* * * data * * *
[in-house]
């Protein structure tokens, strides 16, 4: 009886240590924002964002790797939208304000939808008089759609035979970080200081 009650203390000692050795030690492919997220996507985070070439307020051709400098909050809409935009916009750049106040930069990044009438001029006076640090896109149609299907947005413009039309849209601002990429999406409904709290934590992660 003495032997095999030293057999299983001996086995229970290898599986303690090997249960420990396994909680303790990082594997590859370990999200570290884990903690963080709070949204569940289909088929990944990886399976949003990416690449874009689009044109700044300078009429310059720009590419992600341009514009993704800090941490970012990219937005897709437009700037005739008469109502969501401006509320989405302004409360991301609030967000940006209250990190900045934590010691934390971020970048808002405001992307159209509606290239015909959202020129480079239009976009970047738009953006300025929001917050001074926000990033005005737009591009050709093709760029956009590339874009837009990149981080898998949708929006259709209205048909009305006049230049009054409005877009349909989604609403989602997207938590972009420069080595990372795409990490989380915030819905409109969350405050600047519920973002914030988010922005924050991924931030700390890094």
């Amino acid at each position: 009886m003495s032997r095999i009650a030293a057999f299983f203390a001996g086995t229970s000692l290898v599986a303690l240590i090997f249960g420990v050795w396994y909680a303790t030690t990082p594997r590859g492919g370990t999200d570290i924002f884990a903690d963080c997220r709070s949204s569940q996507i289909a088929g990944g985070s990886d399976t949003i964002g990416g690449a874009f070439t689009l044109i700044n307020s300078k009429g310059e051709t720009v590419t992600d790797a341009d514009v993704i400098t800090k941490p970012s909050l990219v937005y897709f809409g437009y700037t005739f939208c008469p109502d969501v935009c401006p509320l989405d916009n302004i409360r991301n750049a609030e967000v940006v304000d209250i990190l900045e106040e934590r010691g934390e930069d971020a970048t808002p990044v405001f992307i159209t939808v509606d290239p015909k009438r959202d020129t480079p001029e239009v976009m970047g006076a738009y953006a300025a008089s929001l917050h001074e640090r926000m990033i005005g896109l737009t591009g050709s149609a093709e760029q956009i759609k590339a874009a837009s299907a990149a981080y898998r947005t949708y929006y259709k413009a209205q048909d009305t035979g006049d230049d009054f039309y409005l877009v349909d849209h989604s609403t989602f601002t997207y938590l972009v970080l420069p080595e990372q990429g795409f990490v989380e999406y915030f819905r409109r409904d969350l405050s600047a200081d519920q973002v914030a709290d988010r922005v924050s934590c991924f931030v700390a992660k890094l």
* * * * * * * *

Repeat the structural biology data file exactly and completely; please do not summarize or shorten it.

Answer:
[in-house]
């Protein structure tokens, strides 16, 4: 009886240590924002964002790797939208304000939808008089759609035979970080200081 009650203390000692050795030690492919997220996507985070070439307020051709400098909050809409935009916009750049106040930069990044009438001029006076640090896109149609299907947005413009039309849209601002990429999406409904709290934590992660 003495032997095999030293057999299983001996086995229970290898599986303690090997249960420990396994909680303790990082594997590859370990999200570290884990903690963080709070949204569940289909088929990944990886399976949003990416690449874009689009044109700044300078009429310059720009590419992600341009514009993704800090941490970012990219937005897709437009700037005739008469109502969501401006509320989405302004409360991301609030967000940006209250990190900045934590010691934390971020970048808002405001992307159209509606290239015909959202020129480079239009976009970047738009953006300025929001917050001074926000990033005005737009591009050709093709760029956009590339874009837009990149981080898998949708929006259709209205048909009305006049230049009054409005877009349909989604609403989602997207938590972009420069080595990372795409990490989380915030819905409109969350405050600047519920973002914030988010922005924050991924931030700390890094």
């Amino acid at each position: 009886m003495s032997r095999i009650a030293a057999f299983f203390a001996g086995t229970s000692l290898v599986a303690l240590i090997f249960g420990v050795w396994y909680a303790t030690t990082p594997r590859g492919g370990t999200d570290i924002f884990a903690d963080c997220r709070s949204s569940q996507i289909a088929g990944g985070s990886d399976t949003i964002g990416g690449a874009f070439t689009l044109i700044n307020s300078k009429g310059e051709t720009v590419t992600d790797a341009d514009v993704i400098t800090k941490p970012s909050l990219v937005y897709f809409g437009y700037t005739f939208c008469p109502d969501v935009c401006p509320l989405d916009n302004i409360r991301n750049a609030e967000v940006v304000d209250i990190l900045e106040e934590r010691g934390e930069d971020a970048t808002p990044v405001f992307i159209t939808v509606d290239p015909k009438r959202d020129t480079p001029e239009v976009m970047g006076a738009y953006a300025a008089s929001l917050h001074e640090r926000m990033i005005g896109l737009t591009g050709s149609a093709e760029q956009i759609k590339a874009a837009s299907a990149a981080y898998r947005t949708y929006y259709k413009a209205q048909d009305t035979g006049d230049d009054f039309y409005l877009v349909d849209h989604s609403t989602f601002t997207y938590l972009v970080l420069p080595e990372q990429g795409f990490v989380e999406y915030f819905r409109r409904d969350l405050s600047a200081d519920q973002v914030a709290d988010r922005v924050s934590c991924f931030v700390a992660k890094l």